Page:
"If politics isn't your business," Steve Tobak used to say, "keep your business out of politics!" That's a message Republicans are embracing a month into the Georgia election law fallout. Companies that raced into the fray, like Coca-Cola's CEO James Quincey, are finding out the hard way that getting involved in local issues isn't exactly a way to sell more soda. According to new polling, a majority of conservatives are thinking twice about quenching their thirst with a business that tried to quench America's ballot integrity.
Fifty-two percent of GOP voters, like myself, say they're less likely to buy Coke products now, Rasmussen Reports announced last week, spelling uneasy times ahead for one of the country's most well-known brands. "I want to be crystal clear," James Quincey, Coca-Cola's chief executive had said. "The Coca-Cola Company does not support this legislation, as it makes it harder for people to vote, not easier." Of course, as scores of people -- including Governor Brian Kemp (R-Ga.) -- pointed out, Quincey clearly hadn't read the law. If he had, he'd know that the state had actually done more to expand voting rights than to limit them. Either way, consumers didn't take kindly with the company popping off about a matter that was none of their business.
But despite the object lesson of Coke, some executives are just too woke to get the message. In an astonishing show of ignorance, 43 CEOs have decided to line up against local bills that protect girls sports and young kids from the transgender agenda. Companies like Airbnb, Amazon, American Airlines, Apple, AT&T, Bayer, Ben & Jerry's, Capital One, Dell, Dow, Dropbox, Facebook, Gap, GoDaddy, Google, Hilton, H&M, IKEA, Levi Strauss, Marriott, Microsoft, Nike, Oracle, Patreon, PayPal, PepsiCo, Peloton, Pfizer, REI, T-Mobile, Twitter, Uber, Verizon, Wells Fargo, and Zillow have already signed onto the Human Rights Campaign statement on "Anti-LGBTQ Legislation," and a good number of them are threatening to respond if Texas leaders don't kill their bills to level the playing field for women's sports and put an age limit on transgender drugs and surgeries.
Calling the legislation "divisive," the brands say they're "concerned to see a resurgence of efforts to exclude transgender young from full participation in their communities" (which, of course, is not the point of either of these proposals). SB 29 would require public schools students to compete in sports based on their biological sex and SB 1646 would make it illegal to assist in the "administering or supplying" of dangerous cross-sex hormones or treatments.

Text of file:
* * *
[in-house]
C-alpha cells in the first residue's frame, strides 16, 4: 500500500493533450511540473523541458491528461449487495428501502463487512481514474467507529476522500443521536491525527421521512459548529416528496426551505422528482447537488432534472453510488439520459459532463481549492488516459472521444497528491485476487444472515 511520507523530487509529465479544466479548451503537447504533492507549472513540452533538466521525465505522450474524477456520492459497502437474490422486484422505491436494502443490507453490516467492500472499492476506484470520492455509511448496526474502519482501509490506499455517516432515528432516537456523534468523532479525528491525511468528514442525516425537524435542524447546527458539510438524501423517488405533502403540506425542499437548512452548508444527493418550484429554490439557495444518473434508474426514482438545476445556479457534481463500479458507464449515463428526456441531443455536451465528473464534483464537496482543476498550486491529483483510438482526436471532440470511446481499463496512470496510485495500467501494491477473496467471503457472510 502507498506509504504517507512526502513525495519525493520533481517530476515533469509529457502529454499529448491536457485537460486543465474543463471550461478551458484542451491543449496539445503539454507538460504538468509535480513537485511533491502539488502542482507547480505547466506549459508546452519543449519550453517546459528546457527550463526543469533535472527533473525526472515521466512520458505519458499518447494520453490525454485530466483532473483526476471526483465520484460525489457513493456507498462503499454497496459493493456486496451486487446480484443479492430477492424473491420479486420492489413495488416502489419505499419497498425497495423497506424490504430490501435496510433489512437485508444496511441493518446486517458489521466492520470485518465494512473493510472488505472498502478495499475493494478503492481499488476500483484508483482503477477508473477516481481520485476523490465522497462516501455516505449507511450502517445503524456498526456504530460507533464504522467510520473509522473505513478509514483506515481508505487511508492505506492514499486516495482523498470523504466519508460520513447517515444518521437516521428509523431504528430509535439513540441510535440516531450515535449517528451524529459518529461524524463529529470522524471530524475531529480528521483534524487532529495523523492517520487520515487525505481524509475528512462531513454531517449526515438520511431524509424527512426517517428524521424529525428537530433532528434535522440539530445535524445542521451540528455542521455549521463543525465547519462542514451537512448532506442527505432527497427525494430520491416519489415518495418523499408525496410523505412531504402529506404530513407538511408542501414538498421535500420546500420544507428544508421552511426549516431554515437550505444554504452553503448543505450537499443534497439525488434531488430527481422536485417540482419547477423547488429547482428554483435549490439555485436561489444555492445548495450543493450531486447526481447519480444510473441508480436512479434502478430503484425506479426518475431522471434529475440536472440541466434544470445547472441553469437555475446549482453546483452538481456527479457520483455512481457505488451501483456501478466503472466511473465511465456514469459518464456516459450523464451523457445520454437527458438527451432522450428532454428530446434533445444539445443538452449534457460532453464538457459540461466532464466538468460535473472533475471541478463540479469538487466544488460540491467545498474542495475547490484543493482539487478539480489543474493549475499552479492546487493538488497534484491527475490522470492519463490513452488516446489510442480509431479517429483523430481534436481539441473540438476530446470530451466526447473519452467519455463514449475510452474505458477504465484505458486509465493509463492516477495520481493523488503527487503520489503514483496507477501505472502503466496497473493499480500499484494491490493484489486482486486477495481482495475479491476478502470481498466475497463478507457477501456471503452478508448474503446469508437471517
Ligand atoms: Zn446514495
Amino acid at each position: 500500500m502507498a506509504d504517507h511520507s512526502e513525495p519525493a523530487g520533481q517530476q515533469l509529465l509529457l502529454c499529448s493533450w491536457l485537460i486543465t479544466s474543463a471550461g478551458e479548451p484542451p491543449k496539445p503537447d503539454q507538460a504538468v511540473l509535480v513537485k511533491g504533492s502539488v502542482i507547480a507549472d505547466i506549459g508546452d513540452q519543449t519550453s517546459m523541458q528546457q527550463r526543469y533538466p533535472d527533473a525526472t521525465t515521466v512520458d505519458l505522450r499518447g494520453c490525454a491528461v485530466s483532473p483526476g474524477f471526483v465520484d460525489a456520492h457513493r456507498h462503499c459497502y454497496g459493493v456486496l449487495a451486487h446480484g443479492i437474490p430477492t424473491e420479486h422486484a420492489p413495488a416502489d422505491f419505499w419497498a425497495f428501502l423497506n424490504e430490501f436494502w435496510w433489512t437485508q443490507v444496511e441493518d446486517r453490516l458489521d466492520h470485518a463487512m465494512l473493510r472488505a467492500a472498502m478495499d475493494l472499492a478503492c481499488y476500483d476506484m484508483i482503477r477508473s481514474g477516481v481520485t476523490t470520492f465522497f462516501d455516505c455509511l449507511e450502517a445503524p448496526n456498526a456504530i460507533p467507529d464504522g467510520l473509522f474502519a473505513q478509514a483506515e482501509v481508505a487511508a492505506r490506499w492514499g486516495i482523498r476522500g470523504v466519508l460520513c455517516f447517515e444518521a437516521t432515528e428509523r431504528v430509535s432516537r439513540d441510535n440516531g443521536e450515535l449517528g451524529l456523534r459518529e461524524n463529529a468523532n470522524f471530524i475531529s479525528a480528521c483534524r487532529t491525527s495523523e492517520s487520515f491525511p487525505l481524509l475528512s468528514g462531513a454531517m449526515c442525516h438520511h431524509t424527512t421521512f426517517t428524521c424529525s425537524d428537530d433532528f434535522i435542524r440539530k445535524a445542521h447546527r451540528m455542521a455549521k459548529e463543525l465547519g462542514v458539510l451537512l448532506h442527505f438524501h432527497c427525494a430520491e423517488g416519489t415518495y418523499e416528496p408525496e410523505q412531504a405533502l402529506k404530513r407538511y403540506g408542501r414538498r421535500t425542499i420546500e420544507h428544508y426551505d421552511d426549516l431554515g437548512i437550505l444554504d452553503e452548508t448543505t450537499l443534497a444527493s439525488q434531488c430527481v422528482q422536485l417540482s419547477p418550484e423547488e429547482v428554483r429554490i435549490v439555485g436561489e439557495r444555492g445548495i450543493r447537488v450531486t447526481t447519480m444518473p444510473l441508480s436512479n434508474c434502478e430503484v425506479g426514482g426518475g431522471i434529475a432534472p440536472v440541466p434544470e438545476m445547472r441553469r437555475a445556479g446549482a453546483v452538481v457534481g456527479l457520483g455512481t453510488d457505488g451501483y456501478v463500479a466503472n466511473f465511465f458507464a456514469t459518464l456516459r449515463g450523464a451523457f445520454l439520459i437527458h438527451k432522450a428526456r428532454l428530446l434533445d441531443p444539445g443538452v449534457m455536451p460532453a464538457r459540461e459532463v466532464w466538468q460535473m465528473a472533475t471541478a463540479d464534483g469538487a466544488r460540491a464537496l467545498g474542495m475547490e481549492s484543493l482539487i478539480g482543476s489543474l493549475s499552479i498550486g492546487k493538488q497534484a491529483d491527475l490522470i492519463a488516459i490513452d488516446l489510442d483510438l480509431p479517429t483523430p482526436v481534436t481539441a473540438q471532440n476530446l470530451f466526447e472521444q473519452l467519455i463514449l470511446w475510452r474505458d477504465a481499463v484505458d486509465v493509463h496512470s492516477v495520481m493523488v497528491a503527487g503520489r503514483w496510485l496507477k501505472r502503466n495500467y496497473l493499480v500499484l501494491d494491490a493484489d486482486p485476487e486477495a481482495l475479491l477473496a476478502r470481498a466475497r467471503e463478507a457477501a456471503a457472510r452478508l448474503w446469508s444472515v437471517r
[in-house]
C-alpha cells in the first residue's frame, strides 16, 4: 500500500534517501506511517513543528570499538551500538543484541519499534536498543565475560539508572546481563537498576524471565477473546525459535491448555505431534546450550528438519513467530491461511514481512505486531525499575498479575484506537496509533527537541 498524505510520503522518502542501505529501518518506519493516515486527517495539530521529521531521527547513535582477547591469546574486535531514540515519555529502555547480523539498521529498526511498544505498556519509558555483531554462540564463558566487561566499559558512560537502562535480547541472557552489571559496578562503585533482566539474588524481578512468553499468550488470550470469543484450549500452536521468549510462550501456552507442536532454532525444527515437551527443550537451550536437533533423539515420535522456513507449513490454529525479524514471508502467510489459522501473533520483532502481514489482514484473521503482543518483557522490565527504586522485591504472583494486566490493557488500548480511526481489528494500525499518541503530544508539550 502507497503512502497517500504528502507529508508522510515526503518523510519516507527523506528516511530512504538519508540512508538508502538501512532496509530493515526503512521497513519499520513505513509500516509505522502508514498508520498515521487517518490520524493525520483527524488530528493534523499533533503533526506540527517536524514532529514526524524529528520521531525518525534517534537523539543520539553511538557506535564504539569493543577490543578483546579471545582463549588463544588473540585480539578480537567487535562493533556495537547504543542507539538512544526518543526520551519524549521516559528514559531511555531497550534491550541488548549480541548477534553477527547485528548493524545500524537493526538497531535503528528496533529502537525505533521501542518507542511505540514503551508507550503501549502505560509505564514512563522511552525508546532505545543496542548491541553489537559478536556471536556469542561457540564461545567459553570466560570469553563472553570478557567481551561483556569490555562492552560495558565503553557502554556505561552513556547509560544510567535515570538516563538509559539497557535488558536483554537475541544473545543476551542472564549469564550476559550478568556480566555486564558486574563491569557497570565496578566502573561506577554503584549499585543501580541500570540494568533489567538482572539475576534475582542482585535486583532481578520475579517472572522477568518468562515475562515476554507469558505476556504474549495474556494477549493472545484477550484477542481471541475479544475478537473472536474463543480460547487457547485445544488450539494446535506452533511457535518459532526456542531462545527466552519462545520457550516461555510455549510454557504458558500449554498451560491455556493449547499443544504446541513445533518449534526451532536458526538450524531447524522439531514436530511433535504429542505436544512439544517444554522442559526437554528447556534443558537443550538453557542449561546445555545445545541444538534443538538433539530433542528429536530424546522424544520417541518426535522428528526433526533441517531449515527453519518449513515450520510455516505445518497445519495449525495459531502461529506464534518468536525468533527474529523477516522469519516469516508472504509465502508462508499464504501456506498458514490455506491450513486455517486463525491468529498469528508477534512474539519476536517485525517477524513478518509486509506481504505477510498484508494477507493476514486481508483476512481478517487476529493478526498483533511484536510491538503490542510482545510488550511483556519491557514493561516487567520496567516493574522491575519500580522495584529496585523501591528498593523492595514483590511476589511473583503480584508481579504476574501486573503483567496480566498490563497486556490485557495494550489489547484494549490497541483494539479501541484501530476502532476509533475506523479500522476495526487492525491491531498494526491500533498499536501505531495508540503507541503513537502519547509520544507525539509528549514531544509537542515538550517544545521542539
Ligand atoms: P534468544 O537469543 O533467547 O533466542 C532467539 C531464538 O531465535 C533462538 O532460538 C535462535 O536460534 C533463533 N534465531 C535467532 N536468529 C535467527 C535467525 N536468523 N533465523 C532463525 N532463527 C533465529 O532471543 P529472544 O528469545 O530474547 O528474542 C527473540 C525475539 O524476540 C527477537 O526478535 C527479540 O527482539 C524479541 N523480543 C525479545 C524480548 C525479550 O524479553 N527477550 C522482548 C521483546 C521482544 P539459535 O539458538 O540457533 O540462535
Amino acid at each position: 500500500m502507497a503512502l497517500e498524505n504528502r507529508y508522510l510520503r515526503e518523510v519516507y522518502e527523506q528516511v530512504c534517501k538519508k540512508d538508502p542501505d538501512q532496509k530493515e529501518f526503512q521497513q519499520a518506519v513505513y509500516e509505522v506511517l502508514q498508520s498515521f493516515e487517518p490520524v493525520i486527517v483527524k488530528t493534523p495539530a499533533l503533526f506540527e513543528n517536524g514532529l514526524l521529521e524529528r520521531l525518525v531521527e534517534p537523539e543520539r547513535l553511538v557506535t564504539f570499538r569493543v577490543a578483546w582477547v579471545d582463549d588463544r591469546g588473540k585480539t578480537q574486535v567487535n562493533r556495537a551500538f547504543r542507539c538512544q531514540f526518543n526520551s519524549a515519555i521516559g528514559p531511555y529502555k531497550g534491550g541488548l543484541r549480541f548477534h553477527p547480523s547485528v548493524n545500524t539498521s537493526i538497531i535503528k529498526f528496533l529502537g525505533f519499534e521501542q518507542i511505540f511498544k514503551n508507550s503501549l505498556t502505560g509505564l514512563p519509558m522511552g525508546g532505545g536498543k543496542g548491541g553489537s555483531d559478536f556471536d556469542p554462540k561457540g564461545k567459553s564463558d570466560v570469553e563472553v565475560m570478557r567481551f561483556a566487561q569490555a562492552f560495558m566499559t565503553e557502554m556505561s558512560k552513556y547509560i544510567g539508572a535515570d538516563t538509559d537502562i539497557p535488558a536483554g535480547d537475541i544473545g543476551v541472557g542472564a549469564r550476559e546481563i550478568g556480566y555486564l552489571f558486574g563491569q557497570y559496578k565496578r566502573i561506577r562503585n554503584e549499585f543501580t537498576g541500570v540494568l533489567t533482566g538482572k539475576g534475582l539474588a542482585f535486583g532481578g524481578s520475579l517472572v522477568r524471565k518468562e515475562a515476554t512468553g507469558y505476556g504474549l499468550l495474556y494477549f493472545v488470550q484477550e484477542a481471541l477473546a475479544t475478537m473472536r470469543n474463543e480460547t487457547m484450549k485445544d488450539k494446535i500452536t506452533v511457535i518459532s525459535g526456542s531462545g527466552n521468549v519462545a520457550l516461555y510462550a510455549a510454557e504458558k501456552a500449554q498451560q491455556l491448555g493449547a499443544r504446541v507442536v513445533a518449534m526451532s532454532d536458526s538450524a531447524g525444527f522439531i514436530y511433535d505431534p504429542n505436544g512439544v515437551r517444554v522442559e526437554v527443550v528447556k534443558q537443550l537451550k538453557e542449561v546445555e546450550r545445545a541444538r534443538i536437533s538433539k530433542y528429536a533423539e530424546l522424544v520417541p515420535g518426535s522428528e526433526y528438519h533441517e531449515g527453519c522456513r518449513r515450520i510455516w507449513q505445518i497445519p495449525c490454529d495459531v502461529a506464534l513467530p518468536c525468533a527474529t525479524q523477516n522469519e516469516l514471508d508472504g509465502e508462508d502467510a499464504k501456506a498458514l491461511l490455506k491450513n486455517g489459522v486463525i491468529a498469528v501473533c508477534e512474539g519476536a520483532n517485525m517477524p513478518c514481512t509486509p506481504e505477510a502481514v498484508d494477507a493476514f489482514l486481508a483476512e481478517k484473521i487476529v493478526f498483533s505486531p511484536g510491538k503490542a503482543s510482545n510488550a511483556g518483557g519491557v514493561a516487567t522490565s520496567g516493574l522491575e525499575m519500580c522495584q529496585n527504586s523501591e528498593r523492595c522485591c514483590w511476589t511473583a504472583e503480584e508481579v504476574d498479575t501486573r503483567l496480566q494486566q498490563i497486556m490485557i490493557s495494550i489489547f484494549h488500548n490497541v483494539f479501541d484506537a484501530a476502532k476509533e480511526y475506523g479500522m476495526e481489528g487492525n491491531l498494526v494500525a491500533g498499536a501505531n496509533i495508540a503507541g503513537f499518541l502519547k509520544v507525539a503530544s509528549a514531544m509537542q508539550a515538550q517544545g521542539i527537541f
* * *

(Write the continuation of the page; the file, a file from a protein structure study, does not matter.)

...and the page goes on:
Earlier in the month, Texas Lt. Governor Dan Patrick (R) was irate when many of these same companies tried to interfere in Texas's election reform debate, blasting businesses for infiltrating the state and then working to undermine what it stands for. "You've meddled in a lot of issues lately..." he said in a fiery 30-minute press conference. "Stay out of things you don't know anything about, and if you want to get involved, then you're taking that risk," he warned. Pointing out that corporations have moved to Texas for its low taxes and favorable economic climate, he said, "Don't, on one hand, say 'Thank you, Texas,' while, on the other hand, slap us in the face. We're not going to put up with it anymore."
Fortunately, Big Business's intimidation tactics don't seem to be having much effect. Ever since Georgia Governor Kemp stood his ground, more elected officials seem to be ignoring the garbage the other side throws its way. Just this past Friday, Alabama Governor Kay Ivey (R) joined the growing chorus of GOP leaders to sign a sports fairness bill into law. After the state House (74-19) and Senate (25-5) passed it virtually unopposed, Ivey made it clear that Alabama won't be threatened by outside activists like the NCAA and big-name corporations who want our daughters to compete against biological boys. "I want to thank Governor Ivey for her leadership," said the legislation's sponsor, state Rep. Scott Stadthagen (R), "and for protecting the rights of Alabama's female athletes. Standing up for what's right is not always easy, but it's always the right thing to do."
As for what everyday Americans can do, boycotts are just the beginning. On "Washington Watch" Friday, the Political Forum's Stephen Soukup explained how companies are being infiltrated and changed by political activists. "Anyone who holds a certain amount of stock for a period of time can file a resolution," he said. And if it's considered germane, then "everybody gets a chance to vote, and the management of the corporation gets a chance to say whether or not they're for or against this proposal." That's how leftists have gamed the system. They've bought shares of stock -- and it doesn't necessarily have to be a lot -- "simply for the purpose of affecting a corporation's behavior... over the long term."
Now, after years of quietly gaining a foothold in these big brands, they have enough leverage to change the way corporations behave. "And if they can't change the corporation's behavior, they can change the leaders or the directors." But the good news, Stephen insists, is that conservatives have just as much power as the other side -- if they use it. "And that's one of the things that people need to understand when these things get political, is that if you engage, you can push back. You could reverse engineer what the Left is doing." All it takes is highly motivated people who want to make a difference.